To convince the unbanked that Digital Financial Services (DFS) can be an alternative solution to conduct more reliable and convenient financial transactions, we need to start by enabling this segment to experience the service first-hand.
This is why e-MITRA and Indosat joined forces to set up a pilot for DFS ecosystem development in Pamijahan, a sub-district of Bogor, West Java, replacing cash with digital money.
This practical implementation is expected to provide useful insights related to the community’s perception toward DFS. In turn, this can ignite the development of a sustainable “cashless” society ecosystem.
e-MITRA and Indosat work alongside local Microfinance Institution (MFI) named Baytul Ikhtiar (BAIK), which currently has more than 31,000 women as members – about 2,000 of whom are located in Pamijahan.
BAIK offers loans to their members without requiring any fixed assets as collateral. The average weekly loan repayment for each member is less than IDR 150,000. The average transaction amount fits under the current e-money regulation issued by Bank Indonesia (BI). BI allows e-money transaction up to IDR 1 million for unregistered e-money users and up to of IDR 5 million for registered e-money users within the monthly limit balance.
BAIK members regularly place deposits and receive loans in cash. Field officers collect the weekly loan installments in the field and deliver the money to the nearest BAIK branch. These daily activities subject officers to theft and injury since they have to carry the cash along the way.
BAIK selected around 250 members with mobile phones and zero non-performing loans to participate in the DFS ecosystem development pilot. These two requirements are crucial in this initial stage because we want to make sure we are working with participants who are familiar with financial transactions, make routine payments every week, and have a certain discipline in managing cash. Participants are also encouraged not to cash-out in order to help build the DFS ecosystem.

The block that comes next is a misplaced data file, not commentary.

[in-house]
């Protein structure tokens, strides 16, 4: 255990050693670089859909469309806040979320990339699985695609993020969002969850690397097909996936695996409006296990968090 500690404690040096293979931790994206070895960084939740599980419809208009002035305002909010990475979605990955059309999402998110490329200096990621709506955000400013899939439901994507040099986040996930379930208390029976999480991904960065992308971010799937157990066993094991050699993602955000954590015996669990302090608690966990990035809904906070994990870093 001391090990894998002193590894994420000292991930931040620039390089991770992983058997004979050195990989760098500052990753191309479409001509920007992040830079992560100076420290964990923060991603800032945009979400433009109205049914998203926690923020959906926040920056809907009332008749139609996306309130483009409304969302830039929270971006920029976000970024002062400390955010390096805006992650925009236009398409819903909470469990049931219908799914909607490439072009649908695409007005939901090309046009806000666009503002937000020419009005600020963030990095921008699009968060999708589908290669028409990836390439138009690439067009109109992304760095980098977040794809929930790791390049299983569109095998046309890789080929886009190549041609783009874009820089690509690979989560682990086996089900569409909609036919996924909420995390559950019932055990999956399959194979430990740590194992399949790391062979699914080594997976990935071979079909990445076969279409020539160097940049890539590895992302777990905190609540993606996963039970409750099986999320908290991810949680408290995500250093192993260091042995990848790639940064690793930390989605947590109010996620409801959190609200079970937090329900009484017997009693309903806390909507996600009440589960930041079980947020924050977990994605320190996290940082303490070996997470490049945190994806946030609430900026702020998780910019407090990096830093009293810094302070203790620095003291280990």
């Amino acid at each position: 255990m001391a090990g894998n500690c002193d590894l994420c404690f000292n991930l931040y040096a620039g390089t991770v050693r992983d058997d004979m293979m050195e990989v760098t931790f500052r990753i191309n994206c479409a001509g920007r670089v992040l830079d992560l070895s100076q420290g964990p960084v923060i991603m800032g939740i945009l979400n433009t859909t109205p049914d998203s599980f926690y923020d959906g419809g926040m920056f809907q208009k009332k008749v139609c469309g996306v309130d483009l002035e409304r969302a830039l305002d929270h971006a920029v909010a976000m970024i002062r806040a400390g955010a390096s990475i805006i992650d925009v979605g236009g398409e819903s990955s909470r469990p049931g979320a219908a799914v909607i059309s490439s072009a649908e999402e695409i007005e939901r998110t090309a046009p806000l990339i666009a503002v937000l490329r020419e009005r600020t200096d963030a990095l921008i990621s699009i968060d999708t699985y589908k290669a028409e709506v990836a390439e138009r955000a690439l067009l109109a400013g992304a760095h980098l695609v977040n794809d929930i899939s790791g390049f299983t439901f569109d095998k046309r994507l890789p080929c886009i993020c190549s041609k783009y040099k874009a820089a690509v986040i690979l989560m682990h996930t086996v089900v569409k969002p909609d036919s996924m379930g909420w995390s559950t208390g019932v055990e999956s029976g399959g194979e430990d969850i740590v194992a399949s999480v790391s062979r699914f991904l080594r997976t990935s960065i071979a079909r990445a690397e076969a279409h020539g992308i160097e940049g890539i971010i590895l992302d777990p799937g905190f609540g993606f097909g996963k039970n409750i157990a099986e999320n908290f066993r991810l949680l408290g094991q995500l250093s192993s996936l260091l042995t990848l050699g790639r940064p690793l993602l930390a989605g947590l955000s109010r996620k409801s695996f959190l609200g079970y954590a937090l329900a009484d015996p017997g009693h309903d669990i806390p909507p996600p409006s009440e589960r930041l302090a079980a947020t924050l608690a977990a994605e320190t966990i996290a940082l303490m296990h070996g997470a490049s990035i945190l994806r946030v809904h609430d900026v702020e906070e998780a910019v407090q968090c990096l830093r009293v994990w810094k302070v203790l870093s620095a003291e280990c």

Our expectation is that these pilot participants will ultimately become mobile money ambassadors for their family and communities.
First encounters: managing a mobile wallet
For the kick-off event, we gathered ten women between the ages of 25-50 years old from a selected BAIK branch in Cibening, Pamijahan. Three of these women share their mobile phone with other family members and typically only use the phone for voice calls and text messages.
At one of the member’s houses, we introduced the concept of a mobile wallet with an emphasis on the idea that the value of e-money is equal to the value of conventional money; stressing this point was important because some of them compare e-money with airtime value. (In this district, airtime of IDR 10,000 is normally purchase around IDR 11,000-IDR 13,000, so the value after purchase is different.)
When we asked these members about their regular spending habits, most said they use their money to purchase household commodities (such as sugar, milk, and toothpaste) and to top-up airtime from local convenient stores/airtime re-sellers nearby. For larger transactions amounts (up to IDR 250,000), they usually go to local modern retail chains such as Alfamart and Indomart, which are present within 15-30 minutes walking distance. In this pilot, the modern retail chains are also expected to be the cash-in and cash-out point.
The women were interested in learning about the digital money service, although they did have a bit of initial difficulty in memorizing the steps and the password to execute the transaction. Most questions raised were around cash-in and cash-out location, consumer complaint handling, and merchant partners. Some participants were quick to see the potential behind business as an airtime re-seller since the mobile functionalities allow them to purchase airtime for someone else–even for other cellular service operators.
All in all, the introduction to Indosat’s DFS initiative was well received and participants were very excited about the possibilities – a good sign as we continue to lay the bricks as a foundation for the digital village.
This post is the second installment of an ongoing blog series following the journey of the women of Pamijahan as they make the transition from cash to digital money.
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